Common sense suggests coal & shipping interests expect only one terminal is even remotely viable - Longview. Why consider shipping terminals in Oregon and Bellingham? It's a provocative question. Why ship coal via rail when barging to Longview with least dangers of derailment & fire, more environmentally sound, less controversial? Another profound question. Is this the Big Boys messing with the little people? Bingo! Romney-ites of dirty business may not have to live with untreated asthma but they sure profit from the air pollution. Low-pollution energy is probably not profitable enough to include in their investment portfolios.
Bottom Line: Coal will NOT be shipped via rail through the Pacific Northwest. Eat dirt, big boys.

Wells

Posted Mon, Oct 1, 2:03 p.m. Inappropriate

I think Wells makes a good point. Why would anyone pursue the most politically difficult and least rewarding financial venture choosing to ship the coal an additional 150 miles north from the Columbia River through Washington's major population centers? are there non-obvious flaws in the Longview site that would make it as troublesome as the Cherry Point site? if so the author does not mention them. Bringing big ships that far up the Columbia has to be an impediment; is that it? SSA operates a log exporting business out of Longview, they must know all the pros and cons.

kieth

Posted Mon, Oct 1, 2:32 p.m. Inappropriate

Readers raise the question as to why not OK Longview, reducing the long coal trip through Western Washington to Cherry Point. A couple of reasons: 1) There's no public process to allow an agency to pick and choose which of the applicants among the five competitors gets the terminal, and 2) Gateway Pacific at Cherry Point is a project of SSA Marine (Goldman Sachs has 49%) and has a contract with Peabody Coal. Millenium Bulk Terminals at Longview is a project of Ambre Energy, an Australian firm and Arch Coal has 38 percent ownership. Arch Coal would mine the coal. So we have totally different, competing, firms in the game and all hope to make a lot of money. It's hard to imagine any of them throwing in the towel and I don't see a public process to make a choice between them. Perhaps legislation could do that but I've not heard that scenario advanced.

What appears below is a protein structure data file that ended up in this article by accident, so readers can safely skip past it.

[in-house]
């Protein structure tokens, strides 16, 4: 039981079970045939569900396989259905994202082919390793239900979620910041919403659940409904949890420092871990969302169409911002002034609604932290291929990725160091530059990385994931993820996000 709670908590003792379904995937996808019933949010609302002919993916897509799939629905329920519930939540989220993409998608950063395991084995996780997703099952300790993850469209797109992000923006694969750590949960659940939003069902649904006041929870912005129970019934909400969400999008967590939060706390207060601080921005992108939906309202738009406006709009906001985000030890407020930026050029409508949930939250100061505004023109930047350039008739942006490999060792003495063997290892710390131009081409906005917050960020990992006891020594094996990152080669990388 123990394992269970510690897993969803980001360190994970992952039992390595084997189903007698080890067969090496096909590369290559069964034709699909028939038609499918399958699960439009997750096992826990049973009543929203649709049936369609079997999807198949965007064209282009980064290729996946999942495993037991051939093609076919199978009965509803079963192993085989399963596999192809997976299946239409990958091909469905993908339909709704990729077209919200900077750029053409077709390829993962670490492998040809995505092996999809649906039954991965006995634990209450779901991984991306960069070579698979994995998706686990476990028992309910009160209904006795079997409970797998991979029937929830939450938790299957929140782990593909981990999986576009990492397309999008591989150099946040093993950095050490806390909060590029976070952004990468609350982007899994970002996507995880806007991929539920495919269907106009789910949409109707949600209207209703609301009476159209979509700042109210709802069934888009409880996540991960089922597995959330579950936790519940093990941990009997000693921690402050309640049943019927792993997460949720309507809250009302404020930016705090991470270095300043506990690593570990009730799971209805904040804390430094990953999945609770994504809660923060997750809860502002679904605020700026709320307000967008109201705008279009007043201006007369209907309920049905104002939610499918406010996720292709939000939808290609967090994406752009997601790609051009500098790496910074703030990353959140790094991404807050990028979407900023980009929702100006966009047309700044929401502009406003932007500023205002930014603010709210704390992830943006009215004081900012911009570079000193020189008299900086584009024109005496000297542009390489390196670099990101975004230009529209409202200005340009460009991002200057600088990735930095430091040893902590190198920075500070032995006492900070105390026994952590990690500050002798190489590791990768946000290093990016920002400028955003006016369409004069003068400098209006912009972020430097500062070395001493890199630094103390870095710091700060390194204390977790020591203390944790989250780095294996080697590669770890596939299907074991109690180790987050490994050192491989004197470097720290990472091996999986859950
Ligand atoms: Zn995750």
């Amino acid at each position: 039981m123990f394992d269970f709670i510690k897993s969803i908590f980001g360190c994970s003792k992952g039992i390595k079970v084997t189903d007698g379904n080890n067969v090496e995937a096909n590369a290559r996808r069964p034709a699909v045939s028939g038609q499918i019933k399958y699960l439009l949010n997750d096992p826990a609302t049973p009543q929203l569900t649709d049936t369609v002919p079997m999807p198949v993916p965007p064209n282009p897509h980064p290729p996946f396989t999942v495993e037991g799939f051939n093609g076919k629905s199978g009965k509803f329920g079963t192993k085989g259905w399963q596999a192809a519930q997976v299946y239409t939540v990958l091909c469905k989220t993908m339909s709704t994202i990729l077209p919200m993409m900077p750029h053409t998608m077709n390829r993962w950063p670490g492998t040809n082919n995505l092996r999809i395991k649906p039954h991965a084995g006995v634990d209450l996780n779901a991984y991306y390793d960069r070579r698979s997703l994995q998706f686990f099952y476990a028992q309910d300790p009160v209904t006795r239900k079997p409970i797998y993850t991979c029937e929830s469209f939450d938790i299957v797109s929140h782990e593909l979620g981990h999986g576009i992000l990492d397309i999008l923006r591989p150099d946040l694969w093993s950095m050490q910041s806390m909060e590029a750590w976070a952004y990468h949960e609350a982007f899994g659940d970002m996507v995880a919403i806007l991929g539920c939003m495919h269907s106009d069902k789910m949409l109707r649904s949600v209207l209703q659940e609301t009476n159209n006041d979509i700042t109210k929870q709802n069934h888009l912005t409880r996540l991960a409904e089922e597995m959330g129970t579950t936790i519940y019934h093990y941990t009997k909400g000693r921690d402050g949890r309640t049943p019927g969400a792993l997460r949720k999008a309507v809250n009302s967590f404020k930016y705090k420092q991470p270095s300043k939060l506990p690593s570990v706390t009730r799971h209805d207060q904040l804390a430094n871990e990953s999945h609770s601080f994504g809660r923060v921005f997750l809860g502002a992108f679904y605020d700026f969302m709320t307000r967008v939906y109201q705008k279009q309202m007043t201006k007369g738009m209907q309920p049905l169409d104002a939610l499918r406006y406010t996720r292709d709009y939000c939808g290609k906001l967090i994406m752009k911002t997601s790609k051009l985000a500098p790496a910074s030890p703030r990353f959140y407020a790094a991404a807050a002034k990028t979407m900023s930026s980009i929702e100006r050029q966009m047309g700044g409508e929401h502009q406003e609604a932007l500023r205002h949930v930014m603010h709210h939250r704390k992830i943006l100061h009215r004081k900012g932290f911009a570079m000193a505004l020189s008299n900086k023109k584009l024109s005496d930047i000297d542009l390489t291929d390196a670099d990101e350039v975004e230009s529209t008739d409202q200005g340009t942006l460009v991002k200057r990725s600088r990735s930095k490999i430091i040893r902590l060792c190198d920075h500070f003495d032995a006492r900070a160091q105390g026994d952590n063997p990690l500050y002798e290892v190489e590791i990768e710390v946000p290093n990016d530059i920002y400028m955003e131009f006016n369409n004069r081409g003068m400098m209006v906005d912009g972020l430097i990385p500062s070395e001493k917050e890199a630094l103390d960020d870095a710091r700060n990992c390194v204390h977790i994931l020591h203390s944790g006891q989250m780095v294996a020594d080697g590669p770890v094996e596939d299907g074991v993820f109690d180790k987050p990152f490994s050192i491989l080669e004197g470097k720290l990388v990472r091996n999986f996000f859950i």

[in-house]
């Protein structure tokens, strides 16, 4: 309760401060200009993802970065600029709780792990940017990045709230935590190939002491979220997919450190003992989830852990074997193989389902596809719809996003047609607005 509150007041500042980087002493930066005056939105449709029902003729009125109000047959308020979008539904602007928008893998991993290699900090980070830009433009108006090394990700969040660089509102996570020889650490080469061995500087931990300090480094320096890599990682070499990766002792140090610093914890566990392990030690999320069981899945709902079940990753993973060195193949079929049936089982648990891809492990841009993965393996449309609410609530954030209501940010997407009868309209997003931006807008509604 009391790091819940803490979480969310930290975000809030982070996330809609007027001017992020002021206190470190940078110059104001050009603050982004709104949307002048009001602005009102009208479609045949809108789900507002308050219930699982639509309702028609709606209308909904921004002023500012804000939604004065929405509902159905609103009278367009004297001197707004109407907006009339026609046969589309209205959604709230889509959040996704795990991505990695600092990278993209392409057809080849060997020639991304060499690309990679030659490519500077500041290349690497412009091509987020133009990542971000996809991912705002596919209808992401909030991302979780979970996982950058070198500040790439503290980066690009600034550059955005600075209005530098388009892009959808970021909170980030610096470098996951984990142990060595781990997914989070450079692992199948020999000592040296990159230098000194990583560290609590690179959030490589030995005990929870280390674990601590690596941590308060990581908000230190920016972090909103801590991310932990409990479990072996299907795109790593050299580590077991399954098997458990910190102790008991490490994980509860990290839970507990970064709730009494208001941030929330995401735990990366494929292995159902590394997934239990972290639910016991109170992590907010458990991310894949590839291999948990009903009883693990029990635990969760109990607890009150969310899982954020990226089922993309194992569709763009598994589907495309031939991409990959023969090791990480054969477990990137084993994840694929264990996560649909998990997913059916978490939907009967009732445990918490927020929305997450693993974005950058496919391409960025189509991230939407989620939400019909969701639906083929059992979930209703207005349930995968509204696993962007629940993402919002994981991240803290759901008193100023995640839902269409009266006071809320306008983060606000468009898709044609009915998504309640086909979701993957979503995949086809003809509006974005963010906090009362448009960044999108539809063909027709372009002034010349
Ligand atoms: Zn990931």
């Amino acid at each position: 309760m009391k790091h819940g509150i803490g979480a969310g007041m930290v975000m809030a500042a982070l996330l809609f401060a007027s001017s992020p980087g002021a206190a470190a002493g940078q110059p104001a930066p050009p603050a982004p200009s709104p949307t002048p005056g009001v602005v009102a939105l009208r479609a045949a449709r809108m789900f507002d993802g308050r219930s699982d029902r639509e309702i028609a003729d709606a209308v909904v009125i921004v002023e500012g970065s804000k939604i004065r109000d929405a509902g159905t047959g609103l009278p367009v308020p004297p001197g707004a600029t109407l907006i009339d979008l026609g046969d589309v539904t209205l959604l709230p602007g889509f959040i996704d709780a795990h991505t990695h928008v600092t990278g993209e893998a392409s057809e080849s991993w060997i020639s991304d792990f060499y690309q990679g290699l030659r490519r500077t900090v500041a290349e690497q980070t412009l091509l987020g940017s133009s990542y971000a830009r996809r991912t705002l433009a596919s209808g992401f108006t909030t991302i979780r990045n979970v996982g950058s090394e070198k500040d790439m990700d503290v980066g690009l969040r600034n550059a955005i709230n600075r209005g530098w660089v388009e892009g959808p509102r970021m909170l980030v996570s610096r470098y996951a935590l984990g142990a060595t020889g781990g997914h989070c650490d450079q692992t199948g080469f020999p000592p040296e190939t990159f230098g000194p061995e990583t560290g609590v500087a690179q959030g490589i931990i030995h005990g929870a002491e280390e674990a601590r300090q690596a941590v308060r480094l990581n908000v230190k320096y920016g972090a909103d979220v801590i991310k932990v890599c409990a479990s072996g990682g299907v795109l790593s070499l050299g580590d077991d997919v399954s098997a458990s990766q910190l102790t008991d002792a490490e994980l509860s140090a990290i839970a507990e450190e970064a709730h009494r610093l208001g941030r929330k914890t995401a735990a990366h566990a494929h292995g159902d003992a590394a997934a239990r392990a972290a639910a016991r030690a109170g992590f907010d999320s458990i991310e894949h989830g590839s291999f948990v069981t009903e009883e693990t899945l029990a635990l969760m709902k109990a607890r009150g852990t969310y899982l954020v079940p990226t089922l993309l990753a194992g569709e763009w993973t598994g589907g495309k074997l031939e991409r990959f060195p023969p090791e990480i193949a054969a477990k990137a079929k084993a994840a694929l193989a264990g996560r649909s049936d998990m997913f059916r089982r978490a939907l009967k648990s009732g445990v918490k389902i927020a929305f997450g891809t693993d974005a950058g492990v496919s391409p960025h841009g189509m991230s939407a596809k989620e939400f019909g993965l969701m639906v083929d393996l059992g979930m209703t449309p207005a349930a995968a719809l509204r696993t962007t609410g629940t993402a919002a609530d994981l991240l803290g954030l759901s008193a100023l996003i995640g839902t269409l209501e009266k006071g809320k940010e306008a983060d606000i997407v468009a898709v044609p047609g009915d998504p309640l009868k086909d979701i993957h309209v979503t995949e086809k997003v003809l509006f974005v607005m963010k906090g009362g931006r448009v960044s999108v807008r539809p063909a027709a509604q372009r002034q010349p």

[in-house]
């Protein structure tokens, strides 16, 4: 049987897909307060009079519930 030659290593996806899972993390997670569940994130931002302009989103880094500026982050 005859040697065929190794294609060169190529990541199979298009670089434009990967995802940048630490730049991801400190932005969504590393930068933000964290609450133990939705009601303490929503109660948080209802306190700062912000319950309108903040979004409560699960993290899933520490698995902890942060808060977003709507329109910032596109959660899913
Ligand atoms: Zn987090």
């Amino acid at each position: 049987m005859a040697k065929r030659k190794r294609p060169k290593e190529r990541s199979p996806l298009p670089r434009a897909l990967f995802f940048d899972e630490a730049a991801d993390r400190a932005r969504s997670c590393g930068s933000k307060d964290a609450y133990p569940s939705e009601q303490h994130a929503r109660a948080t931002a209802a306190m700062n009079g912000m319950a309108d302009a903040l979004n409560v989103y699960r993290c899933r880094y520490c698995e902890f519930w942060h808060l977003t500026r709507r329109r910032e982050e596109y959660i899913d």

Posted Tue, Oct 2, 6:38 a.m. Inappropriate

This whole idea is stupid. Send coal to Asia so that more power is available for more outsourced United States business. This is a bunch of foreigners and Goldman-Sachians wishing to trash our state. We bailed out Goldman-Sachs for this?

Also, Goldman-Sachs has extensive investment in China. Goldman-Sachs finances factories, and even infrastructure in China. Goldman-Sachs created both the facilities ,and the infrastructure for the Chinese Apple Juice Concentrate industry. The Goldman-Sachs creation of the Chinese AJC industry did damage to the Washington State, and the United State AJC industry. Goldman-Sachs uses the benefit of the United States to damage the United States economy, and build up the Chinese economy. This needs to end. We can do our part by stopping these coal trains in their tracks.

jhande

Posted Thu, Oct 4, 10:37 a.m. Inappropriate

Mr. McKay apparently believes that if Millenium Bulk Terminals were to have it's port facility approved and
(this is hypothetical) Cherry Point were to be rejected then Peabody Coal would not have any access to the Longview rail and dock facility. That might be true but I think it is more likely that Peabody would simply pay whatever tariff it could negotiate and find a reasonably happy arrangement with MBT. That would pressure the facility to handle bigger volumes which would, presumably, be regulated by the Port of Longview and whatever environmental restrictions were placed on the development. If there are no ruinous limitations to bringing big ships up the Columbia (and turning them around) that might not be a bad outcome.

kieth